June 13, 2010 | Friday night I made an offer on another house. I had become discouraged by the complete lack of progress on my previous offer, and decided I wouldn't just sit around helplessly twiddling my thumbs. I re-opened my search.
There are many properties on the market as short sales, but that would be like jumping from the frying pan into the fire. However, it was something I was willing to consider if different banks were involved. And I did find one that was at the right price in an even better location, but with all sorts of complications: two lenders (not just one) squabbling over how much each would receive, and one of them threatening to force the property into foreclosure if they didn't get what they wanted. And that was just the beginning. A really attractive property, but...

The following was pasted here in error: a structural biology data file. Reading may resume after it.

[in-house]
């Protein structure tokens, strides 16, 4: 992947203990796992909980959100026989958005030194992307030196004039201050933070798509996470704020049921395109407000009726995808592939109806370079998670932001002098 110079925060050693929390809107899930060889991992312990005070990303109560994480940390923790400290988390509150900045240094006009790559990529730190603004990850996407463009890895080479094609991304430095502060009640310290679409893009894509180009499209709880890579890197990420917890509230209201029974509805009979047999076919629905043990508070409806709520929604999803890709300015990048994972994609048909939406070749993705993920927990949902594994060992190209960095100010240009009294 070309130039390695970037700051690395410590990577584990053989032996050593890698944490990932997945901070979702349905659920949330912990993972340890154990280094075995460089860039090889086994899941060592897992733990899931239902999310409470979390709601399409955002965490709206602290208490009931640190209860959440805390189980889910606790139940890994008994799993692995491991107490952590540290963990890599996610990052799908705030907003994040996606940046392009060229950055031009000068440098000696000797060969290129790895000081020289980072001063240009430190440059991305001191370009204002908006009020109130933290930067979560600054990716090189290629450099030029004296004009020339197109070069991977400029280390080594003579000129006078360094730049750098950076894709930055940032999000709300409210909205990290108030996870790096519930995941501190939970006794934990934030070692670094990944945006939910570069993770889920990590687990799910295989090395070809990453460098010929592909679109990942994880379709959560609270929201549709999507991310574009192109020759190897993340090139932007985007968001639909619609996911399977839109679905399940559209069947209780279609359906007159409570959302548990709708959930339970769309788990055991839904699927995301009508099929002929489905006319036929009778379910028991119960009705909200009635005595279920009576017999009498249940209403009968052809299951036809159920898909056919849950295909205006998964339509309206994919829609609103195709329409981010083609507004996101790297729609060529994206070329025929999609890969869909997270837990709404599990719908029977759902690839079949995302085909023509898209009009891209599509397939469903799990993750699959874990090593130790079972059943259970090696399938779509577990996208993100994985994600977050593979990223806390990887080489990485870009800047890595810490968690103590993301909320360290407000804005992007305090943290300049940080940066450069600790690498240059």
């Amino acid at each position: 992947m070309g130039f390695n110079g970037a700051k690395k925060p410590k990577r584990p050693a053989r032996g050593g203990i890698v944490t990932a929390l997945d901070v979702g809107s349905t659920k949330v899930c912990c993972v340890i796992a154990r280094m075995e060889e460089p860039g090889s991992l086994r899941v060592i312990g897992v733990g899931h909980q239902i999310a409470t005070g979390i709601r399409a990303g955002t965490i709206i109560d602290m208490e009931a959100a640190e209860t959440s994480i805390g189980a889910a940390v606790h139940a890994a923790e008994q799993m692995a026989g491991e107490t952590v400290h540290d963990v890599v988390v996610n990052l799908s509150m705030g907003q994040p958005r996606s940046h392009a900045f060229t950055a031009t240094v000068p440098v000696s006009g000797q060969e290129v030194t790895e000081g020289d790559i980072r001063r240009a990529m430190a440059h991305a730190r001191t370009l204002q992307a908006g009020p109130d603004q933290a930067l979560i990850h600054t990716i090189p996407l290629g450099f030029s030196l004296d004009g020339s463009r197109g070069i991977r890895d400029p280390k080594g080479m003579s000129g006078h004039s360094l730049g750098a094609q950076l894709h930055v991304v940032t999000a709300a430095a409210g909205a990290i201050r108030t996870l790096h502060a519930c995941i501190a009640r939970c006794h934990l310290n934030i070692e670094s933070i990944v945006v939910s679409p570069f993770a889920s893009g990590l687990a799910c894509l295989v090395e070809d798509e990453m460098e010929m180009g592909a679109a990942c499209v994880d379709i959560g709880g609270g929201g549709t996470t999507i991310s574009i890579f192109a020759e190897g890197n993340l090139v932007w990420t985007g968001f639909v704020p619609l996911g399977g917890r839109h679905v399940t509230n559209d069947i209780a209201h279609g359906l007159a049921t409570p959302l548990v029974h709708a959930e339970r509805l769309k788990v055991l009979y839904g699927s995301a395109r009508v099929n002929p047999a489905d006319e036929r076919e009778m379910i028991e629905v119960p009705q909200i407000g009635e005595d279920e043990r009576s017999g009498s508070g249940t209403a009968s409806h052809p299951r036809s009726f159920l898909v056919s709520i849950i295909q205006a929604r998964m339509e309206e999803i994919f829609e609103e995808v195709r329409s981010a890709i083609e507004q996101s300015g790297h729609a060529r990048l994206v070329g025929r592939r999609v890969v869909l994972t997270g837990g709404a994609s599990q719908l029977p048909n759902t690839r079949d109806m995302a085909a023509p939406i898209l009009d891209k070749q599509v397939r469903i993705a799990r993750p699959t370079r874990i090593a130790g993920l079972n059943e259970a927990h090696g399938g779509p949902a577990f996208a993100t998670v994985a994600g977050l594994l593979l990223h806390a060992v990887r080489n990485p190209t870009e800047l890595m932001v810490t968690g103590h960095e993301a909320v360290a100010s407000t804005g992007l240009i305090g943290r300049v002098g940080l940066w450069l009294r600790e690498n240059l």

Then, on Thursday, another place came on the market with the same floor plan, a lower price, and without the complications of being a short sale. It had already gone through foreclosure and was in the hands of a builder who had bought up dozens of foreclosed properties to renovate and resell. Friday morning I did a walk-through, liked what I saw, and that evening my agent and I submitted an offer. Since the house had been on the market less than 24 hours, mine was the first offer.
Unlike a short sale, where the lender holds all the cards and can do pretty much whatever they want, this is an "REO" (real-estate owned) and most of the normal rules apply, including the requirement for the seller to accept or decline the offer within three days. So, by Tuesday at the latest, I should have a "yes," "no," or counter-offer on the deal.
Last updated on Jun 16, 2016